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How Revisionist History Works

Revisionism Through Social and Theoretical Lenses
A crowd protests the Vietnam War outside the U.S. Capitol building in 1971.
A crowd protests the Vietnam War outside the U.S. Capitol building in 1971.
Dave Watt/Getty Images


Historians refer to the years immediately following World War II as the age of historical consensus [source: Foner and Garraty]. A strong sense of patriotism and unity dominated the historical framework during that time. Then, that stability began to crack apart with the turmoil and uncertainty of the 1960s. No longer was the country sitting victorious after succeeding in World War II. The combination of the protracted war in Vietnam and the struggle for equality throughout the Civil Rights movement changed the tone across the United States radically. Technicolor Uncle Sam and victory gardens were replaced by race riots and student protests. Revisionist historians understood that these events affected groups in different ways, which reshaped the overall narrative of U.S. history.

Six main occurrences set the stage for this development:

How did these second-wave revisionists alter the narrative? Instead of looking just at the history of the United States as one overarching theme of destiny and triumph, they began to look at it through previously untouched lenses. They inspected the events of history as they related to seemingly marginalized segments of society, such as women and minorities. Four major types of social lenses that gained more attention from the 1960s onward are political, economic, racial and sexual:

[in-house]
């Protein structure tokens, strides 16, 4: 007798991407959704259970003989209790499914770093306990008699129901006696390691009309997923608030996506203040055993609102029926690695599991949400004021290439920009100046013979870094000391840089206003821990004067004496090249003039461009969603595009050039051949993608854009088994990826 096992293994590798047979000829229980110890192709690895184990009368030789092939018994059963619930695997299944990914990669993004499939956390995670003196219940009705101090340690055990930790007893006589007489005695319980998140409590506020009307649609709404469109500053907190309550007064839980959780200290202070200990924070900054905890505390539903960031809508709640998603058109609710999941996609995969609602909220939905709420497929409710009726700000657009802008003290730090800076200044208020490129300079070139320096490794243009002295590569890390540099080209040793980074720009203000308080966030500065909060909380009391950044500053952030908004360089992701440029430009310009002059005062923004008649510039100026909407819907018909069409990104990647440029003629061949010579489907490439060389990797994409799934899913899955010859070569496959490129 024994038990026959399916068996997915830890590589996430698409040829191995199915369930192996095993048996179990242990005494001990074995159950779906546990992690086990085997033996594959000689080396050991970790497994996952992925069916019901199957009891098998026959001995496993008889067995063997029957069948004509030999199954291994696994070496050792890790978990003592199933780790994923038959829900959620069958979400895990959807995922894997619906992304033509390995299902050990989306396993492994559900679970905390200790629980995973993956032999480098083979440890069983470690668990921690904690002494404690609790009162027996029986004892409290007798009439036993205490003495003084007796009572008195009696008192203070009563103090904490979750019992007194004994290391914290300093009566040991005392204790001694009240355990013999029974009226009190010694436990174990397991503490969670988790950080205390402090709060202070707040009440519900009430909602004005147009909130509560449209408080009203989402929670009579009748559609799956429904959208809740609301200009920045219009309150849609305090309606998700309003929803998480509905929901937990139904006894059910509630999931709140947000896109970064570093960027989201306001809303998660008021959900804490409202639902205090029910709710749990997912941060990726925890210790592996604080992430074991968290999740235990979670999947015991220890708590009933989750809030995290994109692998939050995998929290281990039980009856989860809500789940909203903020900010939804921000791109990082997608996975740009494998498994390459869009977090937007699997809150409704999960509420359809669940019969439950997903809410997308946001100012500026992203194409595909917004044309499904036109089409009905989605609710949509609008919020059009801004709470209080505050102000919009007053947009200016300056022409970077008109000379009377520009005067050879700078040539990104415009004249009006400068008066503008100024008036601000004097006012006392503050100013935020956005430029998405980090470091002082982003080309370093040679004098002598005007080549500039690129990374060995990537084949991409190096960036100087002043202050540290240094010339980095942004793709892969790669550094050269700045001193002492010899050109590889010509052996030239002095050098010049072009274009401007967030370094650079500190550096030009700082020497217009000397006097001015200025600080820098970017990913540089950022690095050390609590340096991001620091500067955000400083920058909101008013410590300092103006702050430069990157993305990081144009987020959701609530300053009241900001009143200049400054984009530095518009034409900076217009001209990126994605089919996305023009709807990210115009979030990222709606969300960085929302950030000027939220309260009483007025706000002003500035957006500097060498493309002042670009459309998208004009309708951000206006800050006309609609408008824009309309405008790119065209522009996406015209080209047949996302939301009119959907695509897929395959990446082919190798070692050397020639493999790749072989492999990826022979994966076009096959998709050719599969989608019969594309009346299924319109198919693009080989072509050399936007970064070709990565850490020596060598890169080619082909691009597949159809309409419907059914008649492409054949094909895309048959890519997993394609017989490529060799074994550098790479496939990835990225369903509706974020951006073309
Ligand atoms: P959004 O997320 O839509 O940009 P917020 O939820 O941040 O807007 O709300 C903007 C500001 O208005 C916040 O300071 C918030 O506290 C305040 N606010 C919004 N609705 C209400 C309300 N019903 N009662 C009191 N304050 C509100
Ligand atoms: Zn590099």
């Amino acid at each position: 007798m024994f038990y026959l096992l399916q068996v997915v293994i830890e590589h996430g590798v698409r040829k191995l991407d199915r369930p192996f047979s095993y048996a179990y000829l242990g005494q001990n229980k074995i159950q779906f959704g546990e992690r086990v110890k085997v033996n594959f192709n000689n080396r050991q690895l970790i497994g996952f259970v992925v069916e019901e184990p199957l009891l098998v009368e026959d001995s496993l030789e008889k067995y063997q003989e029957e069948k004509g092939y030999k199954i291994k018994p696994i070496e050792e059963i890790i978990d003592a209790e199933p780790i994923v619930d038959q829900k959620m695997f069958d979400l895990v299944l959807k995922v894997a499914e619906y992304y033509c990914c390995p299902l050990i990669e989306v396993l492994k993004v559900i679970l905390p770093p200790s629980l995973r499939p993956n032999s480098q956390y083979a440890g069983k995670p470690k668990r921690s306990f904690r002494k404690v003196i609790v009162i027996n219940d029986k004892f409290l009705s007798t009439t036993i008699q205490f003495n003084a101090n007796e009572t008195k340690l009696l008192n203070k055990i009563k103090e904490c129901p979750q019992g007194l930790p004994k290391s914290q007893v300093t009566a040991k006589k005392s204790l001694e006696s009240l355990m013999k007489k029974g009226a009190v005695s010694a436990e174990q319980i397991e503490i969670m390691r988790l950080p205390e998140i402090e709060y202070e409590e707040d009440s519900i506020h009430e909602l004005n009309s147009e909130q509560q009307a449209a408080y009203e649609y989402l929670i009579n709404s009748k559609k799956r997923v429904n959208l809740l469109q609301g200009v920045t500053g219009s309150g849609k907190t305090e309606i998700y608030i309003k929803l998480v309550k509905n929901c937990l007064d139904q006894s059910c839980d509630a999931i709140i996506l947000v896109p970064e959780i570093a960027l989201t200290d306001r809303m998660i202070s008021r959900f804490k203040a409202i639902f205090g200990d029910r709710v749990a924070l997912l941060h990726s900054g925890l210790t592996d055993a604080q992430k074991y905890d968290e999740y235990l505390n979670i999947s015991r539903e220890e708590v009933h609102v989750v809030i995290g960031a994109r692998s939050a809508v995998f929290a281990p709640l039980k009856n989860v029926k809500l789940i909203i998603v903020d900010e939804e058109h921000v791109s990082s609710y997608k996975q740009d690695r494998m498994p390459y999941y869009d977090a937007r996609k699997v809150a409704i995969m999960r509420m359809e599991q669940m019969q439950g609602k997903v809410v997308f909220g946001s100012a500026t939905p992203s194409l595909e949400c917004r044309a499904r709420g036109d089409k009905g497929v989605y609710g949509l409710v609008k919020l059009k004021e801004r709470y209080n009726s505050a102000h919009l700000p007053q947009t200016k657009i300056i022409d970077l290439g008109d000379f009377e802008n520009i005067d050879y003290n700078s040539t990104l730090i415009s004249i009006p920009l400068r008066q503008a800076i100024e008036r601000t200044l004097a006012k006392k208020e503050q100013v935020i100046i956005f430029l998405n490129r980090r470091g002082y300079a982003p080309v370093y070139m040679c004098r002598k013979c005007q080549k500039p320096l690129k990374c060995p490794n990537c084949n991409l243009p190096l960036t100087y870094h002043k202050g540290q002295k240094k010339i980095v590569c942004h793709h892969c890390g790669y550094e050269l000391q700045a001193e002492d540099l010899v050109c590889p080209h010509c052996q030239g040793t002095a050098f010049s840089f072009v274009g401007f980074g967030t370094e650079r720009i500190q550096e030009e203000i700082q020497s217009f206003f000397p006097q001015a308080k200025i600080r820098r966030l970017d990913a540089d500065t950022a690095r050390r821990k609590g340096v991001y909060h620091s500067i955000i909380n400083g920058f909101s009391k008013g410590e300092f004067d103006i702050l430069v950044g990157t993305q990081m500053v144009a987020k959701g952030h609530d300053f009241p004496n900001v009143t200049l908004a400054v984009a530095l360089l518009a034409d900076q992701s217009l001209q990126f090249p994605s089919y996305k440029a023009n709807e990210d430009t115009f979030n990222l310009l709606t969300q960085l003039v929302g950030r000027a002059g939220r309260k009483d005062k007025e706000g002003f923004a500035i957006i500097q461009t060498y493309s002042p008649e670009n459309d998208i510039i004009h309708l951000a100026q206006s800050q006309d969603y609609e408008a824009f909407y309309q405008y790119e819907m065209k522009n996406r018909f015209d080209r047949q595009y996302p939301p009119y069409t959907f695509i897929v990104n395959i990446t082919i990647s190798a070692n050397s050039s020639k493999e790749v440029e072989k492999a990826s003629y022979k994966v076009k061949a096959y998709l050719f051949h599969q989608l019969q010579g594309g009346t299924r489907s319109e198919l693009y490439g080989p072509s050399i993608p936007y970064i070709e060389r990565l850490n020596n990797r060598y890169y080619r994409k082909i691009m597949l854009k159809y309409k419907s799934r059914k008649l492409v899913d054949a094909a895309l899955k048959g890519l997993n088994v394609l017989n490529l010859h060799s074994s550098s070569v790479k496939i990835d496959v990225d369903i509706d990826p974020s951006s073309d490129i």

• Political lens: Political revisionism covers foreign policy, local political structures and nationalism. The 1960s saw the rise of politically leftist strands of revisionism emerge due to the Cold War. Marxist historical revisionism, for example, outlines history as a struggle between classes, often taking a more wary approach when depicting the prominent leaders of society rather than lauding them.
  • Economic lens: Historian Charles A. Beard was the pivotal figure in this revisionist approach. He argued most famously that the Founding Fathers wrote the U.S. Constitution with the intention of favoring upper classes economically [source: Foner and Garraty]. Economic histories of the United States also emphasize capitalism's influence in society and leadership.
  • Racial lens: Older historical narratives concentrated most of their attention on the experiences of white members of society. The Civil Rights movement in particular provoked more scholars to examine the roles of blacks and other minorities in shaping the country. Consider the more recent inclusion of the all-black Tuskegee airmen and Japanese internment camps of World War II in history textbooks.
  • Sexual lens: Women's history examines the social roles and contributions of females. The people taught in history classes used to be older white males primarily, but women's history has highlighted female revolutionaries, including Elizabeth Cady Stanton and Sojourner Truth.

But like a diligent journalist editing an article, historians re-examining past events may discover errors or misinterpretations. Advances in technology and collaboration with scholars from other fields have also helped correct the basic facts we learn about history.

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